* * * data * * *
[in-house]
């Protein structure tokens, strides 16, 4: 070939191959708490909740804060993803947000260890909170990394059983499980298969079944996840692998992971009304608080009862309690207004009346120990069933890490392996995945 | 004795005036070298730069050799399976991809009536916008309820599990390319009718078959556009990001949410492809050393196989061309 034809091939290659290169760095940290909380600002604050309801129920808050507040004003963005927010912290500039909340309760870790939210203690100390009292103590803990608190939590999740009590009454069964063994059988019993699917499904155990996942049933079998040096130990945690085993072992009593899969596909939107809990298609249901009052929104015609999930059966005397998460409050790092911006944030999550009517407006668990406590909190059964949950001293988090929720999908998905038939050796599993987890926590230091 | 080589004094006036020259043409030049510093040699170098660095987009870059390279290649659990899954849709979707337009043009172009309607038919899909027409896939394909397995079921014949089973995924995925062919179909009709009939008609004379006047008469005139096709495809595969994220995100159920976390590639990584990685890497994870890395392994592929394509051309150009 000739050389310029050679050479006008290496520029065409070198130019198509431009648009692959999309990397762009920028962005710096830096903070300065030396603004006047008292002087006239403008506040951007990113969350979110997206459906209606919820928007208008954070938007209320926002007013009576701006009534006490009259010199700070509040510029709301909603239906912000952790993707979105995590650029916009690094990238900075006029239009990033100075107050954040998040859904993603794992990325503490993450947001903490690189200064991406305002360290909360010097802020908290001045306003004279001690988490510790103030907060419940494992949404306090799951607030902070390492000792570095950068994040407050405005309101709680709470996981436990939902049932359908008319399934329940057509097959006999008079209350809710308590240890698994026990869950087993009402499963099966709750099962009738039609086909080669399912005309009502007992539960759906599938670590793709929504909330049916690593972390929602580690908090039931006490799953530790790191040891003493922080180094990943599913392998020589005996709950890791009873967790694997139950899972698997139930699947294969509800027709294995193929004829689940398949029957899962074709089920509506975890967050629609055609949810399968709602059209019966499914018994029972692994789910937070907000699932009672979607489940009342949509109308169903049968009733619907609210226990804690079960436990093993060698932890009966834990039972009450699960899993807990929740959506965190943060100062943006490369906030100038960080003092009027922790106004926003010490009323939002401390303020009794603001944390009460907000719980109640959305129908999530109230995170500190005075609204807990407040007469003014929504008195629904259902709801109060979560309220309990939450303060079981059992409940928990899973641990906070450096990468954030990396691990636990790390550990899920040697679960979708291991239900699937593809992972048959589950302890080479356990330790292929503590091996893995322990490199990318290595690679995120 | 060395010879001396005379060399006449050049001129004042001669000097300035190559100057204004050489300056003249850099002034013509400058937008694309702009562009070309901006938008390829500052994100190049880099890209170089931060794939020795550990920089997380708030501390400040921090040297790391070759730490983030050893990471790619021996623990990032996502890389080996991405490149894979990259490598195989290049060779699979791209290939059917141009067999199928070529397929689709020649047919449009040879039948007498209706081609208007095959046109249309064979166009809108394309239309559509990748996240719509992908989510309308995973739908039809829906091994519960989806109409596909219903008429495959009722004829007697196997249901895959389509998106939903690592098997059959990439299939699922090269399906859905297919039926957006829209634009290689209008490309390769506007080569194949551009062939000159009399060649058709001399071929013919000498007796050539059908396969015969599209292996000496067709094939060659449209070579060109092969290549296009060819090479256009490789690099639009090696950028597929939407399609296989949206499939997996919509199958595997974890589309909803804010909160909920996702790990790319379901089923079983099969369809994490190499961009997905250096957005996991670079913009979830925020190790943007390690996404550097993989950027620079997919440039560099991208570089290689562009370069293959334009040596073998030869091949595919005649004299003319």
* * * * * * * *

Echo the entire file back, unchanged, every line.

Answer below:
[in-house]
């Protein structure tokens, strides 16, 4: 070939191959708490909740804060993803947000260890909170990394059983499980298969079944996840692998992971009304608080009862309690207004009346120990069933890490392996995945 | 004795005036070298730069050799399976991809009536916008309820599990390319009718078959556009990001949410492809050393196989061309 034809091939290659290169760095940290909380600002604050309801129920808050507040004003963005927010912290500039909340309760870790939210203690100390009292103590803990608190939590999740009590009454069964063994059988019993699917499904155990996942049933079998040096130990945690085993072992009593899969596909939107809990298609249901009052929104015609999930059966005397998460409050790092911006944030999550009517407006668990406590909190059964949950001293988090929720999908998905038939050796599993987890926590230091 | 080589004094006036020259043409030049510093040699170098660095987009870059390279290649659990899954849709979707337009043009172009309607038919899909027409896939394909397995079921014949089973995924995925062919179909009709009939008609004379006047008469005139096709495809595969994220995100159920976390590639990584990685890497994870890395392994592929394509051309150009 000739050389310029050679050479006008290496520029065409070198130019198509431009648009692959999309990397762009920028962005710096830096903070300065030396603004006047008292002087006239403008506040951007990113969350979110997206459906209606919820928007208008954070938007209320926002007013009576701006009534006490009259010199700070509040510029709301909603239906912000952790993707979105995590650029916009690094990238900075006029239009990033100075107050954040998040859904993603794992990325503490993450947001903490690189200064991406305002360290909360010097802020908290001045306003004279001690988490510790103030907060419940494992949404306090799951607030902070390492000792570095950068994040407050405005309101709680709470996981436990939902049932359908008319399934329940057509097959006999008079209350809710308590240890698994026990869950087993009402499963099966709750099962009738039609086909080669399912005309009502007992539960759906599938670590793709929504909330049916690593972390929602580690908090039931006490799953530790790191040891003493922080180094990943599913392998020589005996709950890791009873967790694997139950899972698997139930699947294969509800027709294995193929004829689940398949029957899962074709089920509506975890967050629609055609949810399968709602059209019966499914018994029972692994789910937070907000699932009672979607489940009342949509109308169903049968009733619907609210226990804690079960436990093993060698932890009966834990039972009450699960899993807990929740959506965190943060100062943006490369906030100038960080003092009027922790106004926003010490009323939002401390303020009794603001944390009460907000719980109640959305129908999530109230995170500190005075609204807990407040007469003014929504008195629904259902709801109060979560309220309990939450303060079981059992409940928990899973641990906070450096990468954030990396691990636990790390550990899920040697679960979708291991239900699937593809992972048959589950302890080479356990330790292929503590091996893995322990490199990318290595690679995120 | 060395010879001396005379060399006449050049001129004042001669000097300035190559100057204004050489300056003249850099002034013509400058937008694309702009562009070309901006938008390829500052994100190049880099890209170089931060794939020795550990920089997380708030501390400040921090040297790391070759730490983030050893990471790619021996623990990032996502890389080996991405490149894979990259490598195989290049060779699979791209290939059917141009067999199928070529397929689709020649047919449009040879039948007498209706081609208007095959046109249309064979166009809108394309239309559509990748996240719509992908989510309308995973739908039809829906091994519960989806109409596909219903008429495959009722004829007697196997249901895959389509998106939903690592098997059959990439299939699922090269399906859905297919039926957006829209634009290689209008490309390769506007080569194949551009062939000159009399060649058709001399071929013919000498007796050539059908396969015969599209292996000496067709094939060659449209070579060109092969290549296009060819090479256009490789690099639009090696950028597929939407399609296989949206499939997996919509199958595997974890589309909803804010909160909920996702790990790319379901089923079983099969369809994490190499961009997905250096957005996991670079913009979830925020190790943007390690996404550097993989950027620079997919440039560099991208570089290689562009370069293959334009040596073998030869091949595919005649004299003319």